key to investing

My Most Important Investing ‘Secret’

Today’s Rum Rebellion is going to be a good one. Maybe the most important one I’ve written so far.

That’s because I’m going to reveal the single most important thing that an investor needs to do to be successful.

It’s not rocket science. In fact, it’s very simple.

But most people either don’t even consider it, or can’t consistently do it, even if they know what it is.

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The biggest investing ‘secret’

The biggest investing ‘secret’ that I know of is this: Don’t have an opinion. It’s as simple, and as infuriating, as that.

What do I mean?

Well, most investors, especially part-time or DIY investors, want ‘inside info’, or a hot tip. This might be you. That is, you want to know what some expert or analyst thinks, or you want to listen to a bullish presentation by the CEO.

You want a reason to buy a stock, a reason that doesn’t put the sole responsibility for the pick on you alone. Mostly this is done out of ignorance. After all, you’re not an expert. There could be something you’re missing that you don’t realise. So you need some reassurance.

This is completely understandable.

Even if you don’t crave this type of information, you might suffer from the opposite affliction. That is, you are strongly wedded to your own opinions and don’t give credit to anyone else’s.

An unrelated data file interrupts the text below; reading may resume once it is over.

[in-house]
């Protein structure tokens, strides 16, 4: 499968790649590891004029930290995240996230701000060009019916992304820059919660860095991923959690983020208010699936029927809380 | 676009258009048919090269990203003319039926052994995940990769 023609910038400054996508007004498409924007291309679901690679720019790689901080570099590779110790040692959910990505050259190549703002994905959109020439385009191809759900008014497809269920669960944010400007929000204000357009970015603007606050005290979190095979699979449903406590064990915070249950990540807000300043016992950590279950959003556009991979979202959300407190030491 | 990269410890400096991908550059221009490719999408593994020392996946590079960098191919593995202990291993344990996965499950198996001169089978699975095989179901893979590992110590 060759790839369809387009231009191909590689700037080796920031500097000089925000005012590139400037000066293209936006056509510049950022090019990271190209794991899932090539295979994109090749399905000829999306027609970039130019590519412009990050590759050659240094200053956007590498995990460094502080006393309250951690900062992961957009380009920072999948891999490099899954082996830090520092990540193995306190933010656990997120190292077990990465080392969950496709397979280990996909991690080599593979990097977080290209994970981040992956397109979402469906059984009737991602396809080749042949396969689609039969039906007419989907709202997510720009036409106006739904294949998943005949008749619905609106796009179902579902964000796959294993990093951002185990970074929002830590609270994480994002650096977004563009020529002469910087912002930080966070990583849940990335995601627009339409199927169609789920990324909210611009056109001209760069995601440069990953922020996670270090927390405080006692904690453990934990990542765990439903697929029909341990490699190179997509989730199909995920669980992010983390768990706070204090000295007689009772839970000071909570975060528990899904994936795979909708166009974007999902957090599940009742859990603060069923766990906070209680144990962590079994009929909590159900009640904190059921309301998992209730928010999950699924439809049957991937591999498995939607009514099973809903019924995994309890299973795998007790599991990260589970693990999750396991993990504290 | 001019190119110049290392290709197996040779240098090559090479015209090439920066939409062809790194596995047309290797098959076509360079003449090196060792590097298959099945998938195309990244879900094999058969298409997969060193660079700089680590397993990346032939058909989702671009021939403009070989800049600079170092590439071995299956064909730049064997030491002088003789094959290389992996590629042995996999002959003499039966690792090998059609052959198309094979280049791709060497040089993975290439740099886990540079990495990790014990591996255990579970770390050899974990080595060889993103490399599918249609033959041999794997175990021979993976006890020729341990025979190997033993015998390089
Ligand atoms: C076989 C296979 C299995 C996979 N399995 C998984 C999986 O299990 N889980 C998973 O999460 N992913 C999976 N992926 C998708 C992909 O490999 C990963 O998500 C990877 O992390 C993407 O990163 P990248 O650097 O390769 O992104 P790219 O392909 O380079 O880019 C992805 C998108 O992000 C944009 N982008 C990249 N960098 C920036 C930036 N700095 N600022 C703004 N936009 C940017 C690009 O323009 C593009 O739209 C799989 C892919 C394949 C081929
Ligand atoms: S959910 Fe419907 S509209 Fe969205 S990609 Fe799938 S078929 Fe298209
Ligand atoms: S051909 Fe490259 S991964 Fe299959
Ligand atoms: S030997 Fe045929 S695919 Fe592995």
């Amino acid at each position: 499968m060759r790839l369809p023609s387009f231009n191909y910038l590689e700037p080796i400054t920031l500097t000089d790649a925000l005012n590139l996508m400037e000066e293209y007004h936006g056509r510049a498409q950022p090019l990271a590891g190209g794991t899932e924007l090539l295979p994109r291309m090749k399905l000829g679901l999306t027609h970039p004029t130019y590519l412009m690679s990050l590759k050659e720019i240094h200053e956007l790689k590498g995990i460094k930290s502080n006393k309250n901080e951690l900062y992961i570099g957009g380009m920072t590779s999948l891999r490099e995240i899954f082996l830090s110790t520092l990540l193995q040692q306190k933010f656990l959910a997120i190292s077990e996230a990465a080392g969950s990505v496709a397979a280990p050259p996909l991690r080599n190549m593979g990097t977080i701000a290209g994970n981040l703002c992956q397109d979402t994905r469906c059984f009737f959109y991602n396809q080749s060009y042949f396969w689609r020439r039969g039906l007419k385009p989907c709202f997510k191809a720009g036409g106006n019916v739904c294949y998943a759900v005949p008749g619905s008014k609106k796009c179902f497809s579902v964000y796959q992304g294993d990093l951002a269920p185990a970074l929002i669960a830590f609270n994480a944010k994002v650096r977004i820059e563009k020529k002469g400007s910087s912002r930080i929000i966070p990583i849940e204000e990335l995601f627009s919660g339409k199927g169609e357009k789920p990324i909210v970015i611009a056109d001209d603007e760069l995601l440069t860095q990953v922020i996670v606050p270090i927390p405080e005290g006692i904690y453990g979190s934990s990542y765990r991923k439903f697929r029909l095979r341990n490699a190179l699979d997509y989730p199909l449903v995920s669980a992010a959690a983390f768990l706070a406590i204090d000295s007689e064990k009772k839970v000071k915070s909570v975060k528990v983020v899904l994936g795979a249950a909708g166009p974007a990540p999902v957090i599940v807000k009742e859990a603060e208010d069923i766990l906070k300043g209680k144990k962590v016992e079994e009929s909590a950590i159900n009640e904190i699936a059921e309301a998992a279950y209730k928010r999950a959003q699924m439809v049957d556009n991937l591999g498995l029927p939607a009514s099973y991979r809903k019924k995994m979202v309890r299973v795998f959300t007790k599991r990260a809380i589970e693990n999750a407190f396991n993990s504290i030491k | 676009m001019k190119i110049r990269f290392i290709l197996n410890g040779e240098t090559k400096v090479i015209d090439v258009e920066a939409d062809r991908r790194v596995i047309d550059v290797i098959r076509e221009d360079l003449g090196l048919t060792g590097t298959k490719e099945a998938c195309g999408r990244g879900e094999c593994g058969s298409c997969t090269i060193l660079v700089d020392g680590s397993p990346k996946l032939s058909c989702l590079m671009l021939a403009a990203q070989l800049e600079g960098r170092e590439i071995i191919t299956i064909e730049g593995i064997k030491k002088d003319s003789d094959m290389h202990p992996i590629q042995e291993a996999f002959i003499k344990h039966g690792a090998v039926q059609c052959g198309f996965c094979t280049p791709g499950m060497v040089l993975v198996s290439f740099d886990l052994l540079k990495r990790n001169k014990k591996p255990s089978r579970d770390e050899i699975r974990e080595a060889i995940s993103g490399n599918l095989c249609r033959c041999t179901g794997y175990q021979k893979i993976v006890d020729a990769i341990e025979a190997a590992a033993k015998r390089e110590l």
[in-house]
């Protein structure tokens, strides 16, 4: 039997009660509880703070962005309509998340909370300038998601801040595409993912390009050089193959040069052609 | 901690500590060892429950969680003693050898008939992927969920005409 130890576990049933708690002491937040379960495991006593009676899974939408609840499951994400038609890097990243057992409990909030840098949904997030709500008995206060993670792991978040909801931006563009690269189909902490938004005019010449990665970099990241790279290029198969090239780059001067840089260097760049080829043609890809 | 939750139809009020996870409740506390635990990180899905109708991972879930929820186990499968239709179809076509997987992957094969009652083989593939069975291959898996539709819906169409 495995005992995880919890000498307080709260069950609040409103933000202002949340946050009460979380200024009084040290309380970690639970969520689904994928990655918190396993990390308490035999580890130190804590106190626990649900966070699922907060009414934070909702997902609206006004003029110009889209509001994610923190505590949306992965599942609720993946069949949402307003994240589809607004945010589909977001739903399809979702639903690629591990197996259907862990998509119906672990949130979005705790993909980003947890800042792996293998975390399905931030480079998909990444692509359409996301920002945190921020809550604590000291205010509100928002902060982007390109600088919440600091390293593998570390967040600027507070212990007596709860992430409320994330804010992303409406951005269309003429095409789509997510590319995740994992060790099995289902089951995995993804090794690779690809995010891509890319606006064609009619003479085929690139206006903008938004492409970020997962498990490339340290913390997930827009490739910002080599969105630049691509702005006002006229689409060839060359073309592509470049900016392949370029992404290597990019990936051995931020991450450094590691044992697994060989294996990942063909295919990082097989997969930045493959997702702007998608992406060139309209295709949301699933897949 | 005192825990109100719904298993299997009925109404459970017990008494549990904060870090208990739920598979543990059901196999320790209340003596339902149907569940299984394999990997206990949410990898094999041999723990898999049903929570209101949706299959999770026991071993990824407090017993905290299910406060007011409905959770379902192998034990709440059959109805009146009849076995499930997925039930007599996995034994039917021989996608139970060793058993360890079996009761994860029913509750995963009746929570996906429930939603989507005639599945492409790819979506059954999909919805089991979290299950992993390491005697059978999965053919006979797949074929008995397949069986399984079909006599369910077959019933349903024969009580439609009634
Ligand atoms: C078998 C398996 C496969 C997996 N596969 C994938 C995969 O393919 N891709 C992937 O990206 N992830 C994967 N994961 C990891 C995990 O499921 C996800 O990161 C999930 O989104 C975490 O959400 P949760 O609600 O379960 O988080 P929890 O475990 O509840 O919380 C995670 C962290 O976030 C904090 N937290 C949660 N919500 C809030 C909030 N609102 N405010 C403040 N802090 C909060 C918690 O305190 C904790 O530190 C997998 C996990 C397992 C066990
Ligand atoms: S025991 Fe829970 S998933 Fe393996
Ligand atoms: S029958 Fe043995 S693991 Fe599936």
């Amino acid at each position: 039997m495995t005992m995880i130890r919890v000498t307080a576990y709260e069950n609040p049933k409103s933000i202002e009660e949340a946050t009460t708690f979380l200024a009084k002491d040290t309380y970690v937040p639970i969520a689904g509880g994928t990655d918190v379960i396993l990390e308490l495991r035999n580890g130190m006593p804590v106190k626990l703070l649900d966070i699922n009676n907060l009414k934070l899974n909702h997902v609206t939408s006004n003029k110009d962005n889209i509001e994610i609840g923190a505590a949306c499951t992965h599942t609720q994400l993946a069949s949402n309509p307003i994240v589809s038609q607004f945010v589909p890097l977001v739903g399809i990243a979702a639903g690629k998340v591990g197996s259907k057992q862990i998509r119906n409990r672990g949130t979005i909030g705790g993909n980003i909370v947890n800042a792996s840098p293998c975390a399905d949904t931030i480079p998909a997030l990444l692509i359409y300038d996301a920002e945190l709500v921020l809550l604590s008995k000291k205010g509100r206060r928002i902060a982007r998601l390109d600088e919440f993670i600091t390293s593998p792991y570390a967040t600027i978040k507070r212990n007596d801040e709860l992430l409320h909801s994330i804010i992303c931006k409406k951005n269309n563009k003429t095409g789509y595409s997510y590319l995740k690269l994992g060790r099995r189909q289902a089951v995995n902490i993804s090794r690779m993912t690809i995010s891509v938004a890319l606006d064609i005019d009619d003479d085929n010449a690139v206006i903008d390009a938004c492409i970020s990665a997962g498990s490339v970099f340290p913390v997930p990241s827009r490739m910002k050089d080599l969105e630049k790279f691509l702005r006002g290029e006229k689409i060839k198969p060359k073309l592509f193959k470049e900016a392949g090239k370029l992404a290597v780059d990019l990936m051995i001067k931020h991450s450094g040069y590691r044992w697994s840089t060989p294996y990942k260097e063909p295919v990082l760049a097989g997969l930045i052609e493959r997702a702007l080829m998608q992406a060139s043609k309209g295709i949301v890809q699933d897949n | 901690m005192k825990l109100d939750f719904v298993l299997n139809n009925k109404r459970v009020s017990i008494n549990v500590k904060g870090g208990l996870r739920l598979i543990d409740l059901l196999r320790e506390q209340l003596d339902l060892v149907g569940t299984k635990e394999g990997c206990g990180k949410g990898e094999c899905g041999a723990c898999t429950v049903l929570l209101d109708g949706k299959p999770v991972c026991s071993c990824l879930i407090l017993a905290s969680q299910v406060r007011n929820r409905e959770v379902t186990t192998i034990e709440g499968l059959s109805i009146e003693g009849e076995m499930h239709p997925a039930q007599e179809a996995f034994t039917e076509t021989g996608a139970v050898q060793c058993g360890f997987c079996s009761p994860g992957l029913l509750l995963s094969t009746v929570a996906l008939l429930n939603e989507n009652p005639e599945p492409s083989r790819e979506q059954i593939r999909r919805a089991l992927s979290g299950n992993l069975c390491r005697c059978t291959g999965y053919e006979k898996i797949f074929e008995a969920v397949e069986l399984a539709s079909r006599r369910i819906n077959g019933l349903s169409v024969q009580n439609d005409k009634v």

As a result, you soak up information that reinforces your opinion, and discard information that challenges it.

It’s called confirmation bias. And it’s not good.

If either of these things sound familiar to you, listen up:

Ignore opinions! Yours, mine, your friends, the experts…whatever.

In investing, ignorance really is bliss sometimes. Because our opinions trap us into making — or not making — very important decisions.

And often, our opinions are wrong.

Now, I’m not saying you should invest with the use of a dartboard as an alternative.

But what many people don’t realise is that there is an opinion on offer — everyday — that is far smarter than you, me, or anyone else out there.

That’s the opinion of the market.

The market is the collective wisdom of everyone. Sure, it gets it wrong at some points, when euphoria or pessimism take over. But for the most part, the market is smarter than all of us. That’s why it’s so hard to ‘beat’ it.

Take the housing market as an example. Nearly everyone has an opinion on housing. It’s too expensive, it’s going to bust, there’s too much debt, etc. But now, it seems, the housing market has turned.

Who would’ve thought!

Listen to the market

The market knew though. The initial signs were apparent at the end of last year. More evidence surfaced at the start of 2019.

In March, I recommended a stock for subscribers of Crisis & Opportunity. It was a stock exposed to the housing cycle, and I justified the recommendation by saying that the housing market had turned.

I showed the chart below and said:

S&P/ASX 200 Financial-x-Property Trusts - XXJ (ASX) - 1 Day Bar Chart - AUD 13-06-19

Source: Optuma

[Click to open in a new window]

Note that the banks peaked back in early May 2017. From the peak to the low in December 2018, the index lost 26% of its value. That’s a big decline. It suggests most of the bad news…was reflected in the price in late 2018.